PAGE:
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What do these terms actually mean?

The acronym "EECS" stands for the "European Energy Certificate System".

EECS provides harmonised rules for the operation of public and commercial certificate systems. These rules are set out in a document known as “the Principles and Rules of Operation of the European Energy Certificate System” – the EECS Rules.

The rules of EECS allow certificates to be transferred securely between countries and regions across Europe.

An Issuing Body is the body that is appointed by government or by industry to take responsibility for ensuring that certificates provide unique and reliable evidence of the source of energy, enabling them to be transferred between market parties, and regulating the way in which they are used.

They do this by:

  • Ensuring the technology used by participating plant are properly identified and recorded, along with any changes, and that only properly registered plant are permitted to participate.
  • Recording the amount of fuel consumed and energy generated by participating plant, and confirming that this is both accurate and reasonable.
  • Recording details of plant and certificates in a registry.
  • Transferring certificates between accounts on instruction from certificate-holders, including transferring them into cancellation accounts as proof that the associated energy has been consumed.
  • Preventing the transfer of certificates that have been placed into cancellation accounts.

They may also administer the provision of public support to the holders of cancelled certificates, although EECS does not currently support any such certificates.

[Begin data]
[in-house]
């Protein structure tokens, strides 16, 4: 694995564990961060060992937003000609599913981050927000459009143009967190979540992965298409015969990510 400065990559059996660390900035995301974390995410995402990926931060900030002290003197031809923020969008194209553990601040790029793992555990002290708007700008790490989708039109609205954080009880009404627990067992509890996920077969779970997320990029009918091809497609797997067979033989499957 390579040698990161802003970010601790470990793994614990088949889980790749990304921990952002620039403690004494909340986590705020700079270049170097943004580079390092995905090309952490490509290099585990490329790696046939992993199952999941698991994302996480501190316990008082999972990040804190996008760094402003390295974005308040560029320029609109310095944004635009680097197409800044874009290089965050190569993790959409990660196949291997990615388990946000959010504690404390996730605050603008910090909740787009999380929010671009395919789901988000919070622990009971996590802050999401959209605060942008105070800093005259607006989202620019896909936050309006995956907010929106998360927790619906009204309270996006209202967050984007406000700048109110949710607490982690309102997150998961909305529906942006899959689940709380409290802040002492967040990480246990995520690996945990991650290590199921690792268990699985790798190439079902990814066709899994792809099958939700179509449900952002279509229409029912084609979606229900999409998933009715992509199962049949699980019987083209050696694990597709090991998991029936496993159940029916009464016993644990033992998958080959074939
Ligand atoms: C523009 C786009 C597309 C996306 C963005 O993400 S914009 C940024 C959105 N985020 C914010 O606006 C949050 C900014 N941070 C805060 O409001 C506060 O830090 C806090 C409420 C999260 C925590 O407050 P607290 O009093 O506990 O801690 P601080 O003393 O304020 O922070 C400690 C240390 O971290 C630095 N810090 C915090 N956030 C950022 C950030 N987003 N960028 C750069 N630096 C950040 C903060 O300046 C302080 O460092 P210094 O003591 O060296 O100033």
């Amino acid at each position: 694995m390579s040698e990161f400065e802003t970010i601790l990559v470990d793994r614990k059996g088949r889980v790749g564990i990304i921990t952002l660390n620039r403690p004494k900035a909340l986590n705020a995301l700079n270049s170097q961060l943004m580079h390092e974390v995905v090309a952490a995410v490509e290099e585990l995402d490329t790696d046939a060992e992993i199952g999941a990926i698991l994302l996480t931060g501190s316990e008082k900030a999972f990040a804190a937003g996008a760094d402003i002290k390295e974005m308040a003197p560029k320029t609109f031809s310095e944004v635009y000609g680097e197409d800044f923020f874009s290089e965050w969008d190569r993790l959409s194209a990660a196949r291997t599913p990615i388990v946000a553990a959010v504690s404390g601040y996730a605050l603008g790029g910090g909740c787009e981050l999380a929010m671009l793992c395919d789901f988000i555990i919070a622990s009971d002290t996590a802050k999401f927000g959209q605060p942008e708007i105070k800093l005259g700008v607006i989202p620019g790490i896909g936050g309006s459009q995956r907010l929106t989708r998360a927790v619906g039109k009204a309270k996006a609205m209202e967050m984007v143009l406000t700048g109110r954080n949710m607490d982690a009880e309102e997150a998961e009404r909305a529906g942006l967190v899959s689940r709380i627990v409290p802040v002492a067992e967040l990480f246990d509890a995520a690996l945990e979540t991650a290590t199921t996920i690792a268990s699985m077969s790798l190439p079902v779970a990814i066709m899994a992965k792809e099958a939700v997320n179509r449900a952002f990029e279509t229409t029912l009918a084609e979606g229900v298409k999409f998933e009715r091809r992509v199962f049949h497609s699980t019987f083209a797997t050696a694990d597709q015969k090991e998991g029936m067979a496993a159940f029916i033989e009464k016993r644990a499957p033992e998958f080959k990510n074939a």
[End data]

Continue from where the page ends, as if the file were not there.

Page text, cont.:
Consumers are becoming more discriminating. They want excellent value for money, and to know all about their energy purchases - the source, resources consumed, and enviromental impact. Energy suppliers must be able to answer these questions and more. But electricity flowing through transmission and distribution systems comes from many sources, so how can this be done?

Certification solves this by providing evidence of the source of energy. Each unique certificate can be transferred from generator to supplier to consumer. This lets consumers choose between different sources and blends of electricity, and offers proof of compliance with public support schemes.

A certificate provides evidence of the quality of a single megawatt hour of electrical energy.

An Independent Criteria Scheme provides the consumer with proof of the quality of supplied energy, according to an agreed set of criteria. The claims made by such ICSs may be supported by the supplier, by proving that it owns a certificate for each megawatt hour of supplied energy during the period of supply.

The purpose of a certificate is to provide evidence of the source, time and means of production of one megawatt hour of electrical energy. This can then be used to prove to consumers or to government such matters as the environmental impact of the energy.

RECS International is a group of market participants that trade in renewable energy certificates throughout Europe. It started in 2001, as a voluntary initiative to create a uniform system for cross-border certificate trading, and there are now more than 150 members trading certificates in 20 (mostly European) countries.

To protect its investment in a secure, workable and efficient market, RECS cooperates with the Association of Issuing Bodies (AIB), holding an annual conference (the RECS Market Meeting) and sponsoring workshops and open seminars.

In addition, RECS International effectively lobbies national and European governments for harmonisation of the pan-European market for certificate trading.